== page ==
Filipino children voice out issues, call on gov’t to take action

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MANILA - Some 32 children from Luzon, Visayas and Mindanao have gathered in an event in observance of the World Children’s Day to voice out their issues and call on the government to take action. 

Supported by the UNICEF and the Child Rights Network (CRN), the event, held Thursday (Nov. 23) at the Museo Pambata in Manila provided a platform for children to voice out their concerns and share individual experiences. 

Four young speakers nominated by their peers passionately spoke about issues such as: sexual exploitation and abuse of children; lack of access to social services with special focus on children from indigenous communities; physical and humiliating punishment; teenage pregnancy and adolescent reproductive health. 

“Jophet”, a child participant said children are still subjected to corporal punishment, they are beaten, not fed, made to kneel on mung beans, salt, rice, hanged inside a sack and other punishments no one would think a parent could do to their children. 

As the voice for the Filipino youth, “Jophet” calls for the passage of House Bill 4907 or the Positive and Non-Violent Discipline, to put an end to corporal punishment. Reinforce the implementation of functional Barangay Council for the Protection of Children is another suggestion to ensure that rights of children will be protected. 

He cited the National Baseline Study on Violence Against Children released last year, which disclosed that three out of five people suffer both physical and psychological abuse during their childhood. This could be in the form of physical violence, verbal abuse or even abandonment. 

On teenage pregnancy issue, “Unice”, another child participant said the government must ensure that services and assistance are given to females who became mothers at a young age. 

Citing data from the Young Adult Fertility and Sexuality Study, “Unice” said that 20.8 percent of the youth in 2013 have limited or no knowledge about sex, a 3.1-percent increase from the last figure in 1994.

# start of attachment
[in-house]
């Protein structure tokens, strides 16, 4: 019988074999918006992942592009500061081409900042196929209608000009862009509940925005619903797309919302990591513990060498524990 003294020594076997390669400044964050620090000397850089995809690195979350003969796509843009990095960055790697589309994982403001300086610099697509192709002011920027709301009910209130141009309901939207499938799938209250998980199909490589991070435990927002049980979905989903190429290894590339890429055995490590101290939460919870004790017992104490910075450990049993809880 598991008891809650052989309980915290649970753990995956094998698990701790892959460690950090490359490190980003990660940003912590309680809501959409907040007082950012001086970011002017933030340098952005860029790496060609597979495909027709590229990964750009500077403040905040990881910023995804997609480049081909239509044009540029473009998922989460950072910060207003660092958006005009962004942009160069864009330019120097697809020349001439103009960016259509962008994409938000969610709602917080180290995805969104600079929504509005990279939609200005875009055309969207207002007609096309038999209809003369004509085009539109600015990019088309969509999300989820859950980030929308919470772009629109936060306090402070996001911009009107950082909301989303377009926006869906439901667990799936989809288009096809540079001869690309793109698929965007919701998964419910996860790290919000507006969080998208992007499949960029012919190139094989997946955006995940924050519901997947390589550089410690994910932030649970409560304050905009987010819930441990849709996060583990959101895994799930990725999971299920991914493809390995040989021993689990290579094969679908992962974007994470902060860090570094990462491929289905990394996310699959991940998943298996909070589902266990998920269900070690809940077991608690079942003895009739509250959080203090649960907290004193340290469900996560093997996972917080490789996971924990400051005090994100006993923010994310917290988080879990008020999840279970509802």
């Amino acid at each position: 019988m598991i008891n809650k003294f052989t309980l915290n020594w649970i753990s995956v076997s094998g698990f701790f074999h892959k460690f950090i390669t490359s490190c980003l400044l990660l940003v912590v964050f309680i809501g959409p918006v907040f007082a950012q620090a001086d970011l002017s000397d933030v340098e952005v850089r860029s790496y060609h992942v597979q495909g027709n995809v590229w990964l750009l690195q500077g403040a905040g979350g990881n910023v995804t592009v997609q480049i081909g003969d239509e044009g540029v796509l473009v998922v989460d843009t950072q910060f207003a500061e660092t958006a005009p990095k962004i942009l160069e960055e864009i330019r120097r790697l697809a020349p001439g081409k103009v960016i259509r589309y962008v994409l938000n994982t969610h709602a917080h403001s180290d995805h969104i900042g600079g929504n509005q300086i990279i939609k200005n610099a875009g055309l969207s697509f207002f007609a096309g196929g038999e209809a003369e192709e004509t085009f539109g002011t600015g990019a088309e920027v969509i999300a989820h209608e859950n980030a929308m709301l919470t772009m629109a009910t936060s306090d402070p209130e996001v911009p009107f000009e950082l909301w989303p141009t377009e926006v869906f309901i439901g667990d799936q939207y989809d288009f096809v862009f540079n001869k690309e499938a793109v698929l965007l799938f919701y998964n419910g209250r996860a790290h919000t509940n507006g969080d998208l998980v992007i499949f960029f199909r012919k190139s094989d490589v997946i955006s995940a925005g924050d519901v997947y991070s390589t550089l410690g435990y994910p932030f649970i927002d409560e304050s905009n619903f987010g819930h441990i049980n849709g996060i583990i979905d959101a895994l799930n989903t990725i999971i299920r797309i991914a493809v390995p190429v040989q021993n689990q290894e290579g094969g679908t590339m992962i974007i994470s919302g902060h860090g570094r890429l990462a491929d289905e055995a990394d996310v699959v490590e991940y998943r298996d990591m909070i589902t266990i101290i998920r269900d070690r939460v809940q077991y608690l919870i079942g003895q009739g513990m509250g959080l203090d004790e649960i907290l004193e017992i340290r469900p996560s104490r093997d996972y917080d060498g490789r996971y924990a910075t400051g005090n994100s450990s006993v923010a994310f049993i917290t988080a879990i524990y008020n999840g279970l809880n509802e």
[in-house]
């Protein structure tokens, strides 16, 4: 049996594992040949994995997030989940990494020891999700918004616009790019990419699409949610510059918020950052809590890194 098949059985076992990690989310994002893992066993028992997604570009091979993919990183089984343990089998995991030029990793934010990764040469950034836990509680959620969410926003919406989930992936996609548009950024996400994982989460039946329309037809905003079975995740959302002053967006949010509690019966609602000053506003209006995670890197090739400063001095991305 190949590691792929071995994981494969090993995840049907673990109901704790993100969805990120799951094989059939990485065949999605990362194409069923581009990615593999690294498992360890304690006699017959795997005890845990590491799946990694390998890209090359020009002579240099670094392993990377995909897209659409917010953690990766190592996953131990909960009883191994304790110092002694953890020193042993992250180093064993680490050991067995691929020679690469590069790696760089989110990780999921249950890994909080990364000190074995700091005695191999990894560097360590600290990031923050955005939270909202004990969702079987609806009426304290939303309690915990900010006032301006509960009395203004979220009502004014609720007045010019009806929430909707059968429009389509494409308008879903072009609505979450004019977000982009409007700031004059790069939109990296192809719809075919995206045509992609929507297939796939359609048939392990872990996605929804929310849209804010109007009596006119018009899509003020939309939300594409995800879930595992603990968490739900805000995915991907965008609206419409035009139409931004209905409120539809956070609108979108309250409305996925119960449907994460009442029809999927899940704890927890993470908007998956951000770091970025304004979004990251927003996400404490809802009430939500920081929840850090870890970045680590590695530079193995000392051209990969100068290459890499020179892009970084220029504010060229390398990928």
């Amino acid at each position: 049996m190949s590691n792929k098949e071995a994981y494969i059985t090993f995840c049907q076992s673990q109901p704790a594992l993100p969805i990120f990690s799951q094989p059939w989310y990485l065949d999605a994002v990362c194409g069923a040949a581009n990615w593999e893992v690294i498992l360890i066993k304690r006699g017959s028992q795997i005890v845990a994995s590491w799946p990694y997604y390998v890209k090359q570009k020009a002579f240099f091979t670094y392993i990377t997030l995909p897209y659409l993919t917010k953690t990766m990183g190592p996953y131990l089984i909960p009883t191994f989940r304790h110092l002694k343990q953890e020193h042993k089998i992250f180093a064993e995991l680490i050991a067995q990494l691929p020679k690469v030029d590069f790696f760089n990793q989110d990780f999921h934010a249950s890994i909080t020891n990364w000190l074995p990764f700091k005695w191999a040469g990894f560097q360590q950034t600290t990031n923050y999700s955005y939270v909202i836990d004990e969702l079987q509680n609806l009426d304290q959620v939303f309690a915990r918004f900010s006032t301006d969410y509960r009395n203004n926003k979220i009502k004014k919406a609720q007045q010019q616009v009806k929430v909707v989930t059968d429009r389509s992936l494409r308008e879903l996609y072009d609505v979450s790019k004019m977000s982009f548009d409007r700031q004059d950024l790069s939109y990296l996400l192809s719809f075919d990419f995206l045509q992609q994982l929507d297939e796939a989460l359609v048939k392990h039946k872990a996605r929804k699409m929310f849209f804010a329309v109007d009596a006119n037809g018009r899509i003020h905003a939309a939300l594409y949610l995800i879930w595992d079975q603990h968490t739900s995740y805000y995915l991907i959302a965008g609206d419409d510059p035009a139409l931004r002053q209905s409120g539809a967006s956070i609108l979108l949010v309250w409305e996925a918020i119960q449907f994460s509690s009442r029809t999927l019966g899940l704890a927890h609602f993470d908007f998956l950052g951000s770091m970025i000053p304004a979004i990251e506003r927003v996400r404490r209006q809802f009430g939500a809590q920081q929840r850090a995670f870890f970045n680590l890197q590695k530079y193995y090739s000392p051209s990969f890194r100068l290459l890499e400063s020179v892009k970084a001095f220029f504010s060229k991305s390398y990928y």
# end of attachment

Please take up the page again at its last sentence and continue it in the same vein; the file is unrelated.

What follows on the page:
The same data revealed that people who experienced early sexual encounter increased by over 10 percent in the last 20 years. 

Another child participant suggested that the age of sexual consent must be raised from 12 to 18 years old, so as to prevent sexual abuse on minors. 

He also asked law enforcement agencies to implement in the entire country laws like Republic Act (RA) 7610 that protects children from abuse, exploitation and discrimination; RA 8353 or the Anti-Rape Law and RA 9775 or the Anti-Child Pornography Act. 

“Rodeliza” deplores the lack of services for children of Indigenous People (IP), Internally Displaced People, and Out-of-school youth. 

She pointed out IP children experienced suffering because of policies, programs and services are not sensitive to the culture, traditions and beliefs of IPs. 

UNICEF Philippine Representative Lotta Sylwander, in her closing remarks after listening to the speakers at the event said the children send strong messages on how the adults treat the younger ones. 

“Progress and prosperity means a little when children suffer due to persistent poverty and preventable ills,” Sylwander said. 

She encouraged everyone to pledge utmost attention and urgent action to children in creating a better, safer, healthier and brighter life for every child. (PIA-NCR/RJB/SDL)